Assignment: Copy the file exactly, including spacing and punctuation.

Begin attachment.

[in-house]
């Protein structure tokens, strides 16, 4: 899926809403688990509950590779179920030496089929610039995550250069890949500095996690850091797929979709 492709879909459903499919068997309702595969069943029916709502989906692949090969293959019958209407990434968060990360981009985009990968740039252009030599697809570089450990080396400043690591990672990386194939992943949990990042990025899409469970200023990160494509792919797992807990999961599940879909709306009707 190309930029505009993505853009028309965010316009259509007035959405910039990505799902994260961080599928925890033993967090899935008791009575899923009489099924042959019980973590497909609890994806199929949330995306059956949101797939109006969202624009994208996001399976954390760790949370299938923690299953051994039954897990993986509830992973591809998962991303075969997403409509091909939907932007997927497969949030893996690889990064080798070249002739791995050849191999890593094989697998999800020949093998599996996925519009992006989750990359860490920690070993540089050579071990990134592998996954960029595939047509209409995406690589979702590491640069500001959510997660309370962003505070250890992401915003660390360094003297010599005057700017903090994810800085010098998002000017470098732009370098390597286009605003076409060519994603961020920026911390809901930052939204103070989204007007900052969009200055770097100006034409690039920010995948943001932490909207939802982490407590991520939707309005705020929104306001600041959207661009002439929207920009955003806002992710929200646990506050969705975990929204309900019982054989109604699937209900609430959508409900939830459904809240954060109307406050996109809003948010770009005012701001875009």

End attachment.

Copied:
[in-house]
């Protein structure tokens, strides 16, 4: 899926809403688990509950590779179920030496089929610039995550250069890949500095996690850091797929979709 492709879909459903499919068997309702595969069943029916709502989906692949090969293959019958209407990434968060990360981009985009990968740039252009030599697809570089450990080396400043690591990672990386194939992943949990990042990025899409469970200023990160494509792919797992807990999961599940879909709306009707 190309930029505009993505853009028309965010316009259509007035959405910039990505799902994260961080599928925890033993967090899935008791009575899923009489099924042959019980973590497909609890994806199929949330995306059956949101797939109006969202624009994208996001399976954390760790949370299938923690299953051994039954897990993986509830992973591809998962991303075969997403409509091909939907932007997927497969949030893996690889990064080798070249002739791995050849191999890593094989697998999800020949093998599996996925519009992006989750990359860490920690070993540089050579071990990134592998996954960029595939047509209409995406690589979702590491640069500001959510997660309370962003505070250890992401915003660390360094003297010599005057700017903090994810800085010098998002000017470098732009370098390597286009605003076409060519994603961020920026911390809901930052939204103070989204007007900052969009200055770097100006034409690039920010995948943001932490909207939802982490407590991520939707309005705020929104306001600041959207661009002439929207920009955003806002992710929200646990506050969705975990929204309900019982054989109604699937209900609430959508409900939830459904809240954060109307406050996109809003948010770009005012701001875009």